Disney should be able to keep its resolution to give all of its guests as safe as possible. However, in order for Disney to keep cloned attractions out of its parks, WDI needs to come up with ideas that are innovative and economical, 2 traits that are on opposite ends of the spectrum when it comes to Disney attractions.
Universal--Universal will resolve to give Islands of Adventure a new attraction to advertise. While the lack of new attractions has not seemed to have hurt the park’s attendance numbers, I don’t know how much longer the thrill park can continue increasing its numbers without something new on the horizon. Rumors are always flying about different roller coasters and dark rides that may be added to the park, but no activity has been seen at the park. Aside from Fear Factor and a couple of special events, there’s no new reason to visit the park if you’ve been in the past few years. The studio parks are looking great with the Mummy attractions, but IOA’s luster is beginning to dull.
Universal may very well have something planned for IOA in 2005, and if it’s big, it may keep IOA as the hottest park in the country for a few more years.
Busch--Both Busch Gardens parks are adding major new attractions in 2005. However, the chain’s most popular park, Sea World Orlando, may not make any additions in 2005 after revamping its waterfront in 2004 and adding a new nighttime spectacular. Sea World needs to resolve to use its newfound income from its 11% admission increase to add a major new attraction by 2006.
Something tells me that if Curse of DarKasle is a huge hit in Williamsburg, we can expect a similar attraction with an underwater theme at the Orlando park within 2 years. A fantastic dark ride could justify a $60 expenditure for Sea World instead of one of the other parks in the city.
Cedar Fair--Cedar Fair needs to resolve to re-theme its parks towards families and to stop trying to compete with Six Flags. As much as they want to remain the “roller coaster capital of the world,” Cedar Point needs to realize that there are only so many coaster enthusiasts in the world. Their new indoor water park should bring in families to Sandusky for the winter, but the ultimate thrill park needs to find a way to get families in the park in the summer. King’s Island seems to be making all of the right moves, and now with Geauga Lake diluting the market, Cedar Point will have a harder time keeping up.
Cedar Point has a big flat ride coming in 2005, but still nothing for the whole family. Coaster rumors are already buzzing for 2006, but there seems to always be a coaster rumor for a park that just cannot seem to build enough roller coasters. This is another park that could benefit from a great hybrid dark ride. A Mummy-style coaster dark ride could be perfect, and Cedar Point could kill 2 birds with one stone. Will it happen? I doubt it, but anything’s possible I suppose.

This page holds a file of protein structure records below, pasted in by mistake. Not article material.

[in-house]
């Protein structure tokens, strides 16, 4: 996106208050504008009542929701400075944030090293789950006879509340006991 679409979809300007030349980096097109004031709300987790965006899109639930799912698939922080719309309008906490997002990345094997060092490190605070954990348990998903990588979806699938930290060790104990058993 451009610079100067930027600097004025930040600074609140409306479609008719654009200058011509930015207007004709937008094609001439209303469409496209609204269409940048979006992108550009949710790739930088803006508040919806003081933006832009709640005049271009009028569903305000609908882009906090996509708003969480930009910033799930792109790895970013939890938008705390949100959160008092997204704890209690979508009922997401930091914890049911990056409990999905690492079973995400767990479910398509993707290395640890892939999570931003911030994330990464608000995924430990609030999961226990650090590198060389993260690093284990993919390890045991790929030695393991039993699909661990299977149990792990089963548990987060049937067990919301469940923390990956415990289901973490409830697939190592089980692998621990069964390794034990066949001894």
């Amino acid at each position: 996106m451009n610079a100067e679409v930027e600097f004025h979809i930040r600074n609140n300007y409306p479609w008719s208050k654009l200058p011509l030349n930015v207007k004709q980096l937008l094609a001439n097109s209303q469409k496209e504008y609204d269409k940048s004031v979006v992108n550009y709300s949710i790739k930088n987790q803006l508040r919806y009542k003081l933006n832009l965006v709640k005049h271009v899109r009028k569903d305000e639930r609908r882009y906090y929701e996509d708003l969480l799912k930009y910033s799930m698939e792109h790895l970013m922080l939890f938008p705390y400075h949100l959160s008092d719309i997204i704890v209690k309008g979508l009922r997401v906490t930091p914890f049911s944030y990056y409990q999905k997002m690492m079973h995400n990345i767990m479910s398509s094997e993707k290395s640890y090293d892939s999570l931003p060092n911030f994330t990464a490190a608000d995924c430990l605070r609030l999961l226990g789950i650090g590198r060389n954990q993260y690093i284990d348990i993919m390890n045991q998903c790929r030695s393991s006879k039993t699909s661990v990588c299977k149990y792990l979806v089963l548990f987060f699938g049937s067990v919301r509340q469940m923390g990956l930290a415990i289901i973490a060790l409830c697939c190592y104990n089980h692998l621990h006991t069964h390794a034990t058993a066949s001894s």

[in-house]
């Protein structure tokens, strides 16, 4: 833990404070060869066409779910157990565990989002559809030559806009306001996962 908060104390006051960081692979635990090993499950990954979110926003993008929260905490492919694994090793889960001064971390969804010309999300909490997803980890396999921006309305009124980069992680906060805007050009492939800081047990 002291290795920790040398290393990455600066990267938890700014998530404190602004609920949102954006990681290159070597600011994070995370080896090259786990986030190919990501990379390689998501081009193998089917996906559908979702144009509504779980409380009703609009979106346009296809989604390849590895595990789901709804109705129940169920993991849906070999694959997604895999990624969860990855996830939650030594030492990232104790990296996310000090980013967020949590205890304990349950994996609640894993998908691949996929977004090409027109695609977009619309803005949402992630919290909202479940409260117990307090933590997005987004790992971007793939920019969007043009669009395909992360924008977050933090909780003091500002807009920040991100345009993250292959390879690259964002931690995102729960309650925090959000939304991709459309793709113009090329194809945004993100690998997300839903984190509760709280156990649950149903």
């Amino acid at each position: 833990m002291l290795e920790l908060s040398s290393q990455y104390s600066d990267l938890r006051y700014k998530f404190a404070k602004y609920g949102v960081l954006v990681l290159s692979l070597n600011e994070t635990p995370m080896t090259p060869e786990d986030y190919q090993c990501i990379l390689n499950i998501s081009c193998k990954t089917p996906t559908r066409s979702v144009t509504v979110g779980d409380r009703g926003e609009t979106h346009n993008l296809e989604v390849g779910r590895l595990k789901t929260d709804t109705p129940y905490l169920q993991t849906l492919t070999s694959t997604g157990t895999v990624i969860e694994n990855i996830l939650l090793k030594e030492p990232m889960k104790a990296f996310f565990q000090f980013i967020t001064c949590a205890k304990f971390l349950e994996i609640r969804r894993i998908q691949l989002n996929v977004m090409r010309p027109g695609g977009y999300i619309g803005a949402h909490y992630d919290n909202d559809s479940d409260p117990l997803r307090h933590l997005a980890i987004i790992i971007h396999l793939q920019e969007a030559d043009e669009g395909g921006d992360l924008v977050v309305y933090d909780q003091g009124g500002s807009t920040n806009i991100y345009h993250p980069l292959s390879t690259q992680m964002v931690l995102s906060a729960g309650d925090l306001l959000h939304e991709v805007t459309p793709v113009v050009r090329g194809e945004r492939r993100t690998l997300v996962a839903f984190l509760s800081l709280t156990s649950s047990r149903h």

Paramount--The park chain that has made the most progress in the past few years is continuing to realize the importance of creating great stories around their rides. Their parks are getting much improved reviews, and with a new attraction coming to just about every park, including 2 very intricately themed launching roller coasters, Paramount may just need to resolve to keep up the good work, and to continue to listen to guest opinions.
Six Flags--The lowest rung on the totem pole when it comes to major theme park chains, Six Flags needs the most help. Six Flags needs to resolve to improve the guest experience in their parks. From running attractions at full capacity, to crowd control, to food quality, Six Flags needs to improve just about everywhere to increase their popularity in the theme park world. Building a record-breaking roller coaster is just not enough. To many guests, $45 million could be much better spent on better employee training, nicer queue areas, new parking areas, and nicer landscaping. However, many people, including myself, are interested to see if Great Adventure can pull Kingda Ka off, which would dramatically improve the company’s reputation in the industry.
Many of the Six Flags parks are going to be relatively quiet over the winter, but if just a small amount of capital can be spent on minor capital improvements, like in early 2004, all of the parks would be better off. Will it get done? Well, I’m hopeful, but skeptical.